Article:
Why I Study ... the International Diamond IndustryAssociate Professor of Business & Economics Donna Bergenstock shares how she became interested in her area of research.
By: Donna Bergenstock, as told to Meghan Kita Tuesday, April 5, 2022 08:09 AM
As a Ph.D. student in economics, I was looking for a topic for my dissertation. One day I was watching a PBS Frontline documentary on De Beers, which described how De Beers is in this unique position where they control the global supply of diamonds and create worldwide demand for diamonds with their marketing and advertising, which in turn gives the company total control over prices in the international market. It was the perfect topic for what I was interested in researching—economics and marketing.
At that point, Russia had been dumping diamonds onto the market in violation of an agreement they had signed with De Beers. De Beers had been stockpiling diamonds to keep them scarce and keep prices high. I thought perhaps the Russians flooding the market would force De Beers to lower their prices.
I had to try to find information on Russia, which was not exactly forthcoming. And at the time, De Beers was under investigation by our Department of Justice and they weren’t allowed to operate in the United States. It was challenging to find everything I needed to, but eventually I did. I was able to show that what the Russians did, which should have had a pricing effect, was counteracted by all the marketing De Beers did.
I had a couple papers published on the industry—in one, I got into the blood diamond issue that was all over the news. There were horrific stories of genocide and civil wars and groups using diamonds to fund their paramilitary organizations. I researched that as well as the industry’s response: the Kimberley Process, a certification process where supposedly a diamond would have a certificate accompanying it from the moment it was dug out of the ground all the way to the jewelry store saying it’s a “clean” diamond. My latest research looked at: Did consumers care? I found that even a lot of retailers didn’t know about the Kimberley Process and they weren’t talking it up to their customers, and the customers didn’t know much about it either.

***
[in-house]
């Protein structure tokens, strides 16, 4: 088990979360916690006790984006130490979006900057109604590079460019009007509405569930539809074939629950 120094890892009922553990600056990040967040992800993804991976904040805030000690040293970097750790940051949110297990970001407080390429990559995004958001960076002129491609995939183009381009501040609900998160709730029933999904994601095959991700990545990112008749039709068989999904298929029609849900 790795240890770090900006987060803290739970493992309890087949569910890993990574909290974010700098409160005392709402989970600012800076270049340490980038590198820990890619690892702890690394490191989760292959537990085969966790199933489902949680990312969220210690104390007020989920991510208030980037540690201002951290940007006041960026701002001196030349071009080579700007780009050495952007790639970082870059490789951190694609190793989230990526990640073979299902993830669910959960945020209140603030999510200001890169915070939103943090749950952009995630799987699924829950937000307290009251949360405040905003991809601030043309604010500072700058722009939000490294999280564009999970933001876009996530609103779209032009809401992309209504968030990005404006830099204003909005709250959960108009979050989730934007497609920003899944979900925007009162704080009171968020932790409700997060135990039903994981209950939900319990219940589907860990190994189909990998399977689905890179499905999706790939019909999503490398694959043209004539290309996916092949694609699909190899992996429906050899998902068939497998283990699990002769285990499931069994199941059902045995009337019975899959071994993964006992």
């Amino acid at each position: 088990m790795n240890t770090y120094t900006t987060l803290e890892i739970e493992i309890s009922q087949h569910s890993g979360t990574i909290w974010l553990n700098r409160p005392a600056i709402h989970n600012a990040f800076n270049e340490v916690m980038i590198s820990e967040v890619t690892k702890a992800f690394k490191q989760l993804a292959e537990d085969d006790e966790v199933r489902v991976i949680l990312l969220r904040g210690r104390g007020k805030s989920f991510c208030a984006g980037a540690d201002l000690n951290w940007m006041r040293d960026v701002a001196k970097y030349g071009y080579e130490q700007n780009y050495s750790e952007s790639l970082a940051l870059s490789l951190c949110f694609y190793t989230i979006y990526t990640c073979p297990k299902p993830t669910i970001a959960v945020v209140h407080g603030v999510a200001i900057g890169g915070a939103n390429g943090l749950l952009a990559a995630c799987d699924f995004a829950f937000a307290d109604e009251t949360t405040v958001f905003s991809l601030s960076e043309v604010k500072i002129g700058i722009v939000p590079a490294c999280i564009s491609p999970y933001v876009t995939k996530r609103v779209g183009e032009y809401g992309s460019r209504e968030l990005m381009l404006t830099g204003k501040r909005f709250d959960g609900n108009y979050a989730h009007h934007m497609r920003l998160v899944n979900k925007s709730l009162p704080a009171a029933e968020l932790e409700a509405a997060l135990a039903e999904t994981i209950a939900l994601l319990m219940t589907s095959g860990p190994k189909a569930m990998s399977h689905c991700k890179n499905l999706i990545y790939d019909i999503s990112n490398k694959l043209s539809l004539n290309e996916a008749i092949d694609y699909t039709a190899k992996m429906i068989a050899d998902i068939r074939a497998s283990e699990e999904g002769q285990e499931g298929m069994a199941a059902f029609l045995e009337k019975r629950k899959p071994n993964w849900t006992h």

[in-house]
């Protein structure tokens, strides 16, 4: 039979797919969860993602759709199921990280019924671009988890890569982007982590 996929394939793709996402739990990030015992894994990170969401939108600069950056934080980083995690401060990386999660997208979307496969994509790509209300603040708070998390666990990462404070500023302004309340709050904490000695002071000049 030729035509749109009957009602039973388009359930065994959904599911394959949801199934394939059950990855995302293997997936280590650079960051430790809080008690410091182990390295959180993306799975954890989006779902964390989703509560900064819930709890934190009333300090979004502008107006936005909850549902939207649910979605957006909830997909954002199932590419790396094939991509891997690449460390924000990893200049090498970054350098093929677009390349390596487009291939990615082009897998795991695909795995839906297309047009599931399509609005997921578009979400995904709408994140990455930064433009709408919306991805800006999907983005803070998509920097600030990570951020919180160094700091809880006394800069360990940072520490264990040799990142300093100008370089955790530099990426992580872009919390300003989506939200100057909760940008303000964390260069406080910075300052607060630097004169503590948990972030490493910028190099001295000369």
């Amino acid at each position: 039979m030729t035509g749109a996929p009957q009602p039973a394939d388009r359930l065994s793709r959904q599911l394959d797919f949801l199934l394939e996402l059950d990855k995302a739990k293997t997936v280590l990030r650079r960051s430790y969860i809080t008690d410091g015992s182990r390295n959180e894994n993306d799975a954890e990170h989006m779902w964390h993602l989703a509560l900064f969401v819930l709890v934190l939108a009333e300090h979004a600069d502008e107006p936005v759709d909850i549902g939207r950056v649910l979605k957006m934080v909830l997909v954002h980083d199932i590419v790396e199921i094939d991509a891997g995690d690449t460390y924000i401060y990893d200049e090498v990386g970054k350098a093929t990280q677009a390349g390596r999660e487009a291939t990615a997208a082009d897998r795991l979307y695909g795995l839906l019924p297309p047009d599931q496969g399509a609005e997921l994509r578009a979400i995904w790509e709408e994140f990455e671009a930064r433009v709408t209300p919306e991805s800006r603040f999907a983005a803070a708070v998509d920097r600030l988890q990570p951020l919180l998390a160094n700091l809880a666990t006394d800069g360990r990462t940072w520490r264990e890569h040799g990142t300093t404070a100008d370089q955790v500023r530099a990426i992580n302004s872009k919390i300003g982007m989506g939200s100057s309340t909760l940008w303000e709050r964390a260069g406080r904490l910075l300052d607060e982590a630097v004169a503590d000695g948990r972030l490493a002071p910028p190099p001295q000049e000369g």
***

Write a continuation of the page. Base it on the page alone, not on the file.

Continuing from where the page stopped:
Since then, there have been advances in artificial diamonds. Now, people can buy lab-created diamonds with the same chemical properties of a real diamond but none of the baggage. The industry is making the claim that natural is still preferable, saying, “This diamond’s been here forever; your love is forever.” Meanwhile, millennials and Gen Z aren’t bound by tradition and may not go the diamond route at all. That’s what I’m following and reading about now.